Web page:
Bottom line: Bacteria still exist today because they have a niche in which they reign supreme. OTOH, the evolutionary pathway from bacteria to eukaryote has been closed off precisely because following that path worked so well a long, long time ago.

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If I understand you correctly, are you saying that the level of mutations are causing new species to arise on human bodies? Is there any evidence for this process? Also, if we look far enough back in the evolutionary tree, I think we may find a common ancestor cell but not necessarily a bacterium. Interesting points though...

 

why shouldn't there be any evidence. with all the gunk people put in their bodies, of course the bacteria inside us are changing. they need to adapt to survive, and for bacteria, that means growing, and multiplying, but only those that are built correctly survive, thus it may eventually change into an entirely new bacterium. why shouldn't it,? especially if it is compatible with our bodies.

also as far as evolution goes, if you look back far enough, you will always find a common ancestor of some sort.

 

to: ecoli

im pretty sure Pioneer was just trying to make a point. you can't really complain about someone's veiws on something if you don't know them. i also didn't see anything in their post that suggested they thought evolution was morally wrong, they just didn't consider that we are in symbiosis with bacteria inside us, they don't just serve us, we'd die without them and they without us. i don't really see what your complaining about though.

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to: ecoli

im pretty sure Pioneer was just trying to make a point. you can't really complain about someone's veiws on something if you don't know them. i also didn't see anything in their post that suggested they thought evolution was morally wrong, they just didn't consider that we are in symbiosis with bacteria inside us, they don't just serve us, we'd die without them and they without us. i don't really see what your complaining about though.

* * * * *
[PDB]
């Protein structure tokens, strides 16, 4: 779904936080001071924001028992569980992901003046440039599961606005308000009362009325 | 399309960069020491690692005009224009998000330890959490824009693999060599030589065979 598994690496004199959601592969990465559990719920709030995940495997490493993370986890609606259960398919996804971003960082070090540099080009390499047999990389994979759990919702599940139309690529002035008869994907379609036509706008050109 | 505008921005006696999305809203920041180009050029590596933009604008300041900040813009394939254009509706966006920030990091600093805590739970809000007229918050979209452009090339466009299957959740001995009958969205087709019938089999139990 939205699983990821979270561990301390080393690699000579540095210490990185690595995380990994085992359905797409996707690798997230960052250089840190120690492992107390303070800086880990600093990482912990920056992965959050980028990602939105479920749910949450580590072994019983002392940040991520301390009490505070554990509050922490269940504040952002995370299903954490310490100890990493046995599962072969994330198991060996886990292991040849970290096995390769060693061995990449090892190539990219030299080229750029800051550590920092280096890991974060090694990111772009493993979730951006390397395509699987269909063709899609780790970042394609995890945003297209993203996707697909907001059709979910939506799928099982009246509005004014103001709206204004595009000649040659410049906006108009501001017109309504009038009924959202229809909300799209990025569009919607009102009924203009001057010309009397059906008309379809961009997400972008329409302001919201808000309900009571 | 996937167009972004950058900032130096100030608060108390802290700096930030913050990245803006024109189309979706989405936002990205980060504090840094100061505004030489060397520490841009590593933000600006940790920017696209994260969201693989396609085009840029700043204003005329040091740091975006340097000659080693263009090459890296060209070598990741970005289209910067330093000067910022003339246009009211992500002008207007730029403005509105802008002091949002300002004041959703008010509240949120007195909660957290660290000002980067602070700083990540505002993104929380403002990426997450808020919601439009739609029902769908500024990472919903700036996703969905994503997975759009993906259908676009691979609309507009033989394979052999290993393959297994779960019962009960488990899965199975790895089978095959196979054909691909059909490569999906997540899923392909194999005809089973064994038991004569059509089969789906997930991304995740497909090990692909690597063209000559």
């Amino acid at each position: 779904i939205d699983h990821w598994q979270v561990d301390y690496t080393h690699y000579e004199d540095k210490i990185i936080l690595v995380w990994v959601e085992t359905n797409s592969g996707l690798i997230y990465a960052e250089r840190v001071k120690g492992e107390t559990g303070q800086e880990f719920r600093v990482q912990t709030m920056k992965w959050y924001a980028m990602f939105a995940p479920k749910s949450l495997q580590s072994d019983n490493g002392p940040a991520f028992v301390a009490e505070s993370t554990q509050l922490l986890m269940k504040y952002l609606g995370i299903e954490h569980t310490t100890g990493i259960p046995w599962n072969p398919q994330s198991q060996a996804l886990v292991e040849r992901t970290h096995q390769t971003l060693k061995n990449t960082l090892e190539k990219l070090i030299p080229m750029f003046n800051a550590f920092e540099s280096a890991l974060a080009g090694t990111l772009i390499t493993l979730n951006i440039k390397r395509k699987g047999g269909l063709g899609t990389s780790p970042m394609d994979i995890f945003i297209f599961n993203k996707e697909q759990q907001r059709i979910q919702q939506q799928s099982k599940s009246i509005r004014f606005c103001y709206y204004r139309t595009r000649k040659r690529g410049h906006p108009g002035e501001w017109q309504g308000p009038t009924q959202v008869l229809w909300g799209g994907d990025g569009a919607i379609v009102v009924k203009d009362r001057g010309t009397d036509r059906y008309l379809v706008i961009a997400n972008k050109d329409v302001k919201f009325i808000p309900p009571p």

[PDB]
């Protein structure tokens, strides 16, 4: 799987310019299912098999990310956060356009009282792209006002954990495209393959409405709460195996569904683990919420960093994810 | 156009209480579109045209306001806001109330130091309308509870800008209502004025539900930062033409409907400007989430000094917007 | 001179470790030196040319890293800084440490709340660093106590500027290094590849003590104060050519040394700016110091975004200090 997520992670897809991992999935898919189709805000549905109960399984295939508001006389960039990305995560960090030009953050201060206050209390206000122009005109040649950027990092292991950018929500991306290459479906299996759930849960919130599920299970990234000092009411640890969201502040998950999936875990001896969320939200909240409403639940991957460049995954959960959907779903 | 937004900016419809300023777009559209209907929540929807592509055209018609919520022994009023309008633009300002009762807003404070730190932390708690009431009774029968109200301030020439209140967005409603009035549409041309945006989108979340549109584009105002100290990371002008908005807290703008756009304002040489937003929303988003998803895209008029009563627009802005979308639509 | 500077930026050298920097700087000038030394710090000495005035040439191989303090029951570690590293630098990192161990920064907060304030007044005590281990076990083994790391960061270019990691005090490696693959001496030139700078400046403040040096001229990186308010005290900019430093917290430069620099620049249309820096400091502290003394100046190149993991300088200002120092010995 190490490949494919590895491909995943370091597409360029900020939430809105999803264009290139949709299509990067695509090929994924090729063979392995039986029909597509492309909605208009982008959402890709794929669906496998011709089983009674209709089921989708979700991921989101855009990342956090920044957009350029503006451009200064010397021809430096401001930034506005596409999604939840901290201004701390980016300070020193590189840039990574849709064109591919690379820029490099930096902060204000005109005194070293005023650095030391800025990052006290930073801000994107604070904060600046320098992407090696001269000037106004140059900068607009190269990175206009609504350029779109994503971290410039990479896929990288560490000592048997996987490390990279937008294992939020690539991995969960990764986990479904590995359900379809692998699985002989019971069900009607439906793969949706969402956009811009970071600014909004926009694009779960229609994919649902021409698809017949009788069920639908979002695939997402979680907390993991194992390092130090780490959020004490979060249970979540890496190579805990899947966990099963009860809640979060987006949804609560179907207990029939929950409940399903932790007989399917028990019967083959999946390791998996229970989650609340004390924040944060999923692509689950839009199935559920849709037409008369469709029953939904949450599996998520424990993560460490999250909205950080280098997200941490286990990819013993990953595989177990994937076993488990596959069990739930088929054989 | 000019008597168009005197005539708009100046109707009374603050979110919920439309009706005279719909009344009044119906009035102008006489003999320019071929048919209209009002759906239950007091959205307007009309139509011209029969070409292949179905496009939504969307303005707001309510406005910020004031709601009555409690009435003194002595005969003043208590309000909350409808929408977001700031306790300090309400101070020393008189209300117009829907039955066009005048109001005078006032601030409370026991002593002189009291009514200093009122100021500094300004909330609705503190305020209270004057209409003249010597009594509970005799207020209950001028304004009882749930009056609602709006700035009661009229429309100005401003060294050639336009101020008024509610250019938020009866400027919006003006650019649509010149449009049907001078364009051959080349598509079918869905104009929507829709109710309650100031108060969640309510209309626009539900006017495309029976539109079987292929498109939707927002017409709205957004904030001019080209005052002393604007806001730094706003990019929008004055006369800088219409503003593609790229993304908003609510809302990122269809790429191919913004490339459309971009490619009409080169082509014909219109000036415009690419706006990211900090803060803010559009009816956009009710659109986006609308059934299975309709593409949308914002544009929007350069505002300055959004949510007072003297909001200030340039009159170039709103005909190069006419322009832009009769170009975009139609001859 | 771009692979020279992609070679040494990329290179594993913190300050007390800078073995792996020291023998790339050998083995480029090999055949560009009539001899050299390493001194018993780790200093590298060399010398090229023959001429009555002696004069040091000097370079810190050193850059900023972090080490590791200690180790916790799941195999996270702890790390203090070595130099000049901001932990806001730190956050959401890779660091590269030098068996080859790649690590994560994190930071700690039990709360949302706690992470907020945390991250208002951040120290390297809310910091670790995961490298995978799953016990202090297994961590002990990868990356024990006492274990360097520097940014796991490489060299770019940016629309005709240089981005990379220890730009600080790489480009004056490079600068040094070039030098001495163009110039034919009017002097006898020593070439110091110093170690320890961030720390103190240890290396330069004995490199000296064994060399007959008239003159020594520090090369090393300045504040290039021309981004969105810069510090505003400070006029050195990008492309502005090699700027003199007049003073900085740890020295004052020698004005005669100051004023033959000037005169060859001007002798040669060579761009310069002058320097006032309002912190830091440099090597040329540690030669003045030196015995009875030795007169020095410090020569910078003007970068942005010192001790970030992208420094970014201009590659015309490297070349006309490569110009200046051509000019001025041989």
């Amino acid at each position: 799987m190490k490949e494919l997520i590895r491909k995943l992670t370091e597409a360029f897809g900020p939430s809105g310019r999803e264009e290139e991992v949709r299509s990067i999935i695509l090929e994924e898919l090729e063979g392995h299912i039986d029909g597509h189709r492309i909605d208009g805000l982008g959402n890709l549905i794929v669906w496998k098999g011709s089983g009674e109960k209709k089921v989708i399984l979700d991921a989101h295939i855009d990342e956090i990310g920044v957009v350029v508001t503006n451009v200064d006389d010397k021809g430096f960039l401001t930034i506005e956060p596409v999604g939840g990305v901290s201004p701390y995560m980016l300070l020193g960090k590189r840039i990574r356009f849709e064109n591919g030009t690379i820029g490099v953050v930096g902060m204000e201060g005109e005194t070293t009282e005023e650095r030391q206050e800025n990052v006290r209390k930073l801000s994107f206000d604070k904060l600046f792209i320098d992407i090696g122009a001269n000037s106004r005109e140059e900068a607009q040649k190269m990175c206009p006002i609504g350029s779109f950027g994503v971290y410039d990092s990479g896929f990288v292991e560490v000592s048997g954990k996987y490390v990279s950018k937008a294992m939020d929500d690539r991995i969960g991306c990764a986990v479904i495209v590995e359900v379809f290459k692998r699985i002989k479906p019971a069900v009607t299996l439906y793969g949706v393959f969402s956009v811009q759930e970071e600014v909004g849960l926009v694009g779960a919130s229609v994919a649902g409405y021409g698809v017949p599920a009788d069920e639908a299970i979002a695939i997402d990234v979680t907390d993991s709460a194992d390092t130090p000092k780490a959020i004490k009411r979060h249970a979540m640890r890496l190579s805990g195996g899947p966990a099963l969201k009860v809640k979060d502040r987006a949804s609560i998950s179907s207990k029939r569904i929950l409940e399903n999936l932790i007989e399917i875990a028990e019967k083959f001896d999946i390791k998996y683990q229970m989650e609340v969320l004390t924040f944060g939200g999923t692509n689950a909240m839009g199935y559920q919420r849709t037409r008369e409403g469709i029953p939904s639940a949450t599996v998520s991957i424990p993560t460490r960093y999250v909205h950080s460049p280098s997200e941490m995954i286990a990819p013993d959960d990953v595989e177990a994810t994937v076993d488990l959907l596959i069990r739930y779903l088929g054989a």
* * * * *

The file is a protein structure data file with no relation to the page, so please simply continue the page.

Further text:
I can complain about someone's views if these views are based off of fallacious logic, and simple ignorance about the subject.

 

He was being pejorative and sarcastic about humans preventing bacteria from evolving. Even if was being sarcastic in a humorous way, it still served to demonstrate the fact that he was attacking evolution, while being naive about how it actually works.

 

I can attack that condescending approach all day... and will do so.

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If I understand you correctly, are you saying that the level of mutations are causing new species to arise on human bodies? Is there any evidence for this process?

 

not bacteria, but pubic lice and head live have certainly speciated. Looking at their genes, we even know roughly when.

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Well, mitochondria are a good example of bacteria that have evolved (in case someone mentioned it already and I overlooked it). Moreover, there are bacteria that have multicellular part of their life-cycle like e.g. Myxococcus xanthus. The problem with long-time bacterial evolution is that they simply do not leave us fossils to recognize changes over long time scales. In theory it should be possible to see the transition from one bacterial species, however it would require the sequencing of single cells, which, while in theory possible, is quite complicated to do.

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I can complain about someone's views if these views are based off of fallacious logic, and simple ignorance about the subject.

 

He was being pejorative and sarcastic about humans preventing bacteria from evolving. Even if was being sarcastic in a humorous way, it still served to demonstrate the fact that he was attacking evolution, while being naive about how it actually works.

 

I can attack that condescending approach all day... and will do so.

 

if you say so, though honestly i didn't pick that up from his reply, even if it was a sucky analogy.

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Well, mitochondria are a good example of bacteria that have evolved (in case someone mentioned it already and I overlooked it). Moreover, there are bacteria that have multicellular part of their life-cycle like e.g. Myxococcus xanthus. The problem with long-time bacterial evolution is that they simply do not leave us fossils to recognize changes over long time scales. In theory it should be possible to see the transition from one bacterial species, however it would require the sequencing of single cells, which, while in theory possible, is quite complicated to do.